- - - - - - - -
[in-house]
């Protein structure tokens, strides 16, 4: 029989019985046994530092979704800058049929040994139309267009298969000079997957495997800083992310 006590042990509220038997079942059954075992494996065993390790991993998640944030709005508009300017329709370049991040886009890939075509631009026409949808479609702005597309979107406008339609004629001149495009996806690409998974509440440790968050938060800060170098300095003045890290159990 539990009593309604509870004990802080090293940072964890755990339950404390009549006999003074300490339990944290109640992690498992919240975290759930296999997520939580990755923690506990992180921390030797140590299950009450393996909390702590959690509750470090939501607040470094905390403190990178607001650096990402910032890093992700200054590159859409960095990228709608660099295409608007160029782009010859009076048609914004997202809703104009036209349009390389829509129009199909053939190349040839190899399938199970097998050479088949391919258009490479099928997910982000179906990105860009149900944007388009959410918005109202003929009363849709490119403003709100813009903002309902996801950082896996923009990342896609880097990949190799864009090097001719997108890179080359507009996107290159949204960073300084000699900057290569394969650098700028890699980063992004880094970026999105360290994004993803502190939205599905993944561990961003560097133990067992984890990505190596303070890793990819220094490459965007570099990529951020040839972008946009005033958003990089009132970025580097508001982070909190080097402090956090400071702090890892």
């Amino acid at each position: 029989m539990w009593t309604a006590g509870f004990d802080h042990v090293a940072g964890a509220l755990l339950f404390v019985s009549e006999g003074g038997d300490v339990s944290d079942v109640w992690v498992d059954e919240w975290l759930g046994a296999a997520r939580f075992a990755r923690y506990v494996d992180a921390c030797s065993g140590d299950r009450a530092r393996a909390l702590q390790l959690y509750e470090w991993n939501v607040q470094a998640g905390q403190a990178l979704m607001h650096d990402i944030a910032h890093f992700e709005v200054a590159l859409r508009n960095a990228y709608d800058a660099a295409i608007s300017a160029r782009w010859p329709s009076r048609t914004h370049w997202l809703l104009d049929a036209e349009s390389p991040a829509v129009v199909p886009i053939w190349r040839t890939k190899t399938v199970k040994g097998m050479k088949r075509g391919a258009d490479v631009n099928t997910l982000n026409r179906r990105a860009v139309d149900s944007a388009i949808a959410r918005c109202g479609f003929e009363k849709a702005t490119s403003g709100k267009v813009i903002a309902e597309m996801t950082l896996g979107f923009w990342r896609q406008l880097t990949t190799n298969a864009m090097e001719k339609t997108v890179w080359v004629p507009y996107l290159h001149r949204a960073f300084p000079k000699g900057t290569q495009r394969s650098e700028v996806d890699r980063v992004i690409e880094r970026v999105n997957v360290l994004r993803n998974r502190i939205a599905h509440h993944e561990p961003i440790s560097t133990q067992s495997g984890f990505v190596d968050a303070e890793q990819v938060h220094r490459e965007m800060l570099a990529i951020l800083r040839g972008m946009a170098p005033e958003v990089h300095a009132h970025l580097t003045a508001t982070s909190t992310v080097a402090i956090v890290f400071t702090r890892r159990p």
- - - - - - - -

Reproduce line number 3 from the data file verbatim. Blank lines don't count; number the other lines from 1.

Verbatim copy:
């Amino acid at each position: 029989m539990w009593t309604a006590g509870f004990d802080h042990v090293a940072g964890a509220l755990l339950f404390v019985s009549e006999g003074g038997d300490v339990s944290d079942v109640w992690v498992d059954e919240w975290l759930g046994a296999a997520r939580f075992a990755r923690y506990v494996d992180a921390c030797s065993g140590d299950r009450a530092r393996a909390l702590q390790l959690y509750e470090w991993n939501v607040q470094a998640g905390q403190a990178l979704m607001h650096d990402i944030a910032h890093f992700e709005v200054a590159l859409r508009n960095a990228y709608d800058a660099a295409i608007s300017a160029r782009w010859p329709s009076r048609t914004h370049w997202l809703l104009d049929a036209e349009s390389p991040a829509v129009v199909p886009i053939w190349r040839t890939k190899t399938v199970k040994g097998m050479k088949r075509g391919a258009d490479v631009n099928t997910l982000n026409r179906r990105a860009v139309d149900s944007a388009i949808a959410r918005c109202g479609f003929e009363k849709a702005t490119s403003g709100k267009v813009i903002a309902e597309m996801t950082l896996g979107f923009w990342r896609q406008l880097t990949t190799n298969a864009m090097e001719k339609t997108v890179w080359v004629p507009y996107l290159h001149r949204a960073f300084p000079k000699g900057t290569q495009r394969s650098e700028v996806d890699r980063v992004i690409e880094r970026v999105n997957v360290l994004r993803n998974r502190i939205a599905h509440h993944e561990p961003i440790s560097t133990q067992s495997g984890f990505v190596d968050a303070e890793q990819v938060h220094r490459e965007m800060l570099a990529i951020l800083r040839g972008m946009a170098p005033e958003v990089h300095a009132h970025l580097t003045a508001t982070s909190t992310v080097a402090i956090v890290f400071t702090r890892r159990p």